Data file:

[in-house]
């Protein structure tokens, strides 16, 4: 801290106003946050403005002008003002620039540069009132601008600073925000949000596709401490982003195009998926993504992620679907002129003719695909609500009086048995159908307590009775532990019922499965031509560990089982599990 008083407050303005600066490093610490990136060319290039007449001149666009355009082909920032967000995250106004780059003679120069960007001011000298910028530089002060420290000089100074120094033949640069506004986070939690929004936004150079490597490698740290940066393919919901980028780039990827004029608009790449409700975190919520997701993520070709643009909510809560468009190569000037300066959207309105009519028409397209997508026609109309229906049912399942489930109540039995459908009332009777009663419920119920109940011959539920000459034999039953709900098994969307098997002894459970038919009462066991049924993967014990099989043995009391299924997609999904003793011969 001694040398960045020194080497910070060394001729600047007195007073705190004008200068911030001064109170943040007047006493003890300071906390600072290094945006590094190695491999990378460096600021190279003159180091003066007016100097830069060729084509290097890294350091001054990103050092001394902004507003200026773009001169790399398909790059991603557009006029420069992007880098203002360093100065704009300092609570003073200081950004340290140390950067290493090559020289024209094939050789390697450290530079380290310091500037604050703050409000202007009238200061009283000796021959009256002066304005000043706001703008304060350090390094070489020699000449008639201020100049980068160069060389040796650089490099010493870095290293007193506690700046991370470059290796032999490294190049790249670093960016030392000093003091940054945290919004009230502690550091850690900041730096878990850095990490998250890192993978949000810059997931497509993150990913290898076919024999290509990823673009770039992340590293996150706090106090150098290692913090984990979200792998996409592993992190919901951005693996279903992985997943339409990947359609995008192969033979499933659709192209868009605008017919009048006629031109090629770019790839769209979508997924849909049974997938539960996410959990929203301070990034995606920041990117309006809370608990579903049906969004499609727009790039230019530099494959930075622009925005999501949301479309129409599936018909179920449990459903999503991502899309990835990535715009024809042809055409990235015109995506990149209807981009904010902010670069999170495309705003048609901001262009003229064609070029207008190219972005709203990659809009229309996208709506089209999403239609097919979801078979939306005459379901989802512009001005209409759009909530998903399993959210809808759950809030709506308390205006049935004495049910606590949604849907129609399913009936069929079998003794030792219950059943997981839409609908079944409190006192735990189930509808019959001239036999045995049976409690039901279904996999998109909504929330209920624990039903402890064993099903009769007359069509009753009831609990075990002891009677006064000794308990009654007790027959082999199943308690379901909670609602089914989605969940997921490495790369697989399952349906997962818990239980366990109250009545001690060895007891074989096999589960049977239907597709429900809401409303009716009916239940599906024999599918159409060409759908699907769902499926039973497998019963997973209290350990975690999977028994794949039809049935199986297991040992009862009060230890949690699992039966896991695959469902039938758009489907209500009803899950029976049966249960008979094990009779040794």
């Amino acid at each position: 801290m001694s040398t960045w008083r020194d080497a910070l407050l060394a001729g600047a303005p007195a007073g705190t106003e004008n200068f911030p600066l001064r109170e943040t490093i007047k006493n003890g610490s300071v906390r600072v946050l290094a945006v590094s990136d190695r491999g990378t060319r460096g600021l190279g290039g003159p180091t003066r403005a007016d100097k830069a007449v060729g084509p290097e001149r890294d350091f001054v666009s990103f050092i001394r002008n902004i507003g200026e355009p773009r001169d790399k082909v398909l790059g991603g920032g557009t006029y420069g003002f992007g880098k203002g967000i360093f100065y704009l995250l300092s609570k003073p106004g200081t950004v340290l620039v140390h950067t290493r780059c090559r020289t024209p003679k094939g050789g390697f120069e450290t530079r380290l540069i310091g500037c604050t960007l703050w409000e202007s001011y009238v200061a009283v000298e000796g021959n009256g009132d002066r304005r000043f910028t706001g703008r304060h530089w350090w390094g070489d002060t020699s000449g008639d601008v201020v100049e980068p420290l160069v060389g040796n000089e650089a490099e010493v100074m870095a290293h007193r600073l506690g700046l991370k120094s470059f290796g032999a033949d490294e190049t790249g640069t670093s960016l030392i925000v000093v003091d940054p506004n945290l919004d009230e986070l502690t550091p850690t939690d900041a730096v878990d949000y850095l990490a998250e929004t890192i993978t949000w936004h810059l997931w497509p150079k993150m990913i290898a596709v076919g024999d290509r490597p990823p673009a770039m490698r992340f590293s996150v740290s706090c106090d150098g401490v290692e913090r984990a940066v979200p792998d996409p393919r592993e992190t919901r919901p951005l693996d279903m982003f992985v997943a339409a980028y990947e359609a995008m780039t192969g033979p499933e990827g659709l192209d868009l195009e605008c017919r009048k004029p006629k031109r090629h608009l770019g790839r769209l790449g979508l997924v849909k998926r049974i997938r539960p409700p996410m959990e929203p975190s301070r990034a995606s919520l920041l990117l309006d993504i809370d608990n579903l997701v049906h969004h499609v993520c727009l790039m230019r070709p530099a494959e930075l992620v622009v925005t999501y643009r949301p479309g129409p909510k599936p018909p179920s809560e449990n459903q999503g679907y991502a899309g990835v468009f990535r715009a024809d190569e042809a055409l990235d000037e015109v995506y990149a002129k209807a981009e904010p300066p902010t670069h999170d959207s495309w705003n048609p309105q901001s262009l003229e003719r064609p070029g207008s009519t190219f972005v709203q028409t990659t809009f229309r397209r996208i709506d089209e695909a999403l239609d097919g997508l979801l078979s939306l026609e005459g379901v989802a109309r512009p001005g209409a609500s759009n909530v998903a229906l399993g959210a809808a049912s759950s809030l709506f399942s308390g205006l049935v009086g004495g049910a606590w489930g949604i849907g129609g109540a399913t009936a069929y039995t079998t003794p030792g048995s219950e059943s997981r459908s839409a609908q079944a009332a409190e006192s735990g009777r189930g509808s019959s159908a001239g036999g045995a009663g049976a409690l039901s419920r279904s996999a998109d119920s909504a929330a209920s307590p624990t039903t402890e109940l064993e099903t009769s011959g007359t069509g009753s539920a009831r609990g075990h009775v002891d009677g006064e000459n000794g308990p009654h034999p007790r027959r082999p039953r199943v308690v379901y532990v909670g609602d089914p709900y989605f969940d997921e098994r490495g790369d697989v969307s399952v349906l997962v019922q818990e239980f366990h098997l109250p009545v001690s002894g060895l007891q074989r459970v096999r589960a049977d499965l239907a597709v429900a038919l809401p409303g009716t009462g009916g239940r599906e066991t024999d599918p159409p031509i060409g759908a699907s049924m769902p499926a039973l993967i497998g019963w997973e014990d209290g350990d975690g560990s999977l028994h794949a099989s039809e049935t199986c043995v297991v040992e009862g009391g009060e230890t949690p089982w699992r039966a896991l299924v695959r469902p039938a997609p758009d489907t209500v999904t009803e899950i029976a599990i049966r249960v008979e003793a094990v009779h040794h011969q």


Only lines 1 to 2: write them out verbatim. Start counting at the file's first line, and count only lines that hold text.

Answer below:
[in-house]
């Protein structure tokens, strides 16, 4: 801290106003946050403005002008003002620039540069009132601008600073925000949000596709401490982003195009998926993504992620679907002129003719695909609500009086048995159908307590009775532990019922499965031509560990089982599990 008083407050303005600066490093610490990136060319290039007449001149666009355009082909920032967000995250106004780059003679120069960007001011000298910028530089002060420290000089100074120094033949640069506004986070939690929004936004150079490597490698740290940066393919919901980028780039990827004029608009790449409700975190919520997701993520070709643009909510809560468009190569000037300066959207309105009519028409397209997508026609109309229906049912399942489930109540039995459908009332009777009663419920119920109940011959539920000459034999039953709900098994969307098997002894459970038919009462066991049924993967014990099989043995009391299924997609999904003793011969 001694040398960045020194080497910070060394001729600047007195007073705190004008200068911030001064109170943040007047006493003890300071906390600072290094945006590094190695491999990378460096600021190279003159180091003066007016100097830069060729084509290097890294350091001054990103050092001394902004507003200026773009001169790399398909790059991603557009006029420069992007880098203002360093100065704009300092609570003073200081950004340290140390950067290493090559020289024209094939050789390697450290530079380290310091500037604050703050409000202007009238200061009283000796021959009256002066304005000043706001703008304060350090390094070489020699000449008639201020100049980068160069060389040796650089490099010493870095290293007193506690700046991370470059290796032999490294190049790249670093960016030392000093003091940054945290919004009230502690550091850690900041730096878990850095990490998250890192993978949000810059997931497509993150990913290898076919024999290509990823673009770039992340590293996150706090106090150098290692913090984990979200792998996409592993992190919901951005693996279903992985997943339409990947359609995008192969033979499933659709192209868009605008017919009048006629031109090629770019790839769209979508997924849909049974997938539960996410959990929203301070990034995606920041990117309006809370608990579903049906969004499609727009790039230019530099494959930075622009925005999501949301479309129409599936018909179920449990459903999503991502899309990835990535715009024809042809055409990235015109995506990149209807981009904010902010670069999170495309705003048609901001262009003229064609070029207008190219972005709203990659809009229309996208709506089209999403239609097919979801078979939306005459379901989802512009001005209409759009909530998903399993959210809808759950809030709506308390205006049935004495049910606590949604849907129609399913009936069929079998003794030792219950059943997981839409609908079944409190006192735990189930509808019959001239036999045995049976409690039901279904996999998109909504929330209920624990039903402890064993099903009769007359069509009753009831609990075990002891009677006064000794308990009654007790027959082999199943308690379901909670609602089914989605969940997921490495790369697989399952349906997962818990239980366990109250009545001690060895007891074989096999589960049977239907597709429900809401409303009716009916239940599906024999599918159409060409759908699907769902499926039973497998019963997973209290350990975690999977028994794949039809049935199986297991040992009862009060230890949690699992039966896991695959469902039938758009489907209500009803899950029976049966249960008979094990009779040794």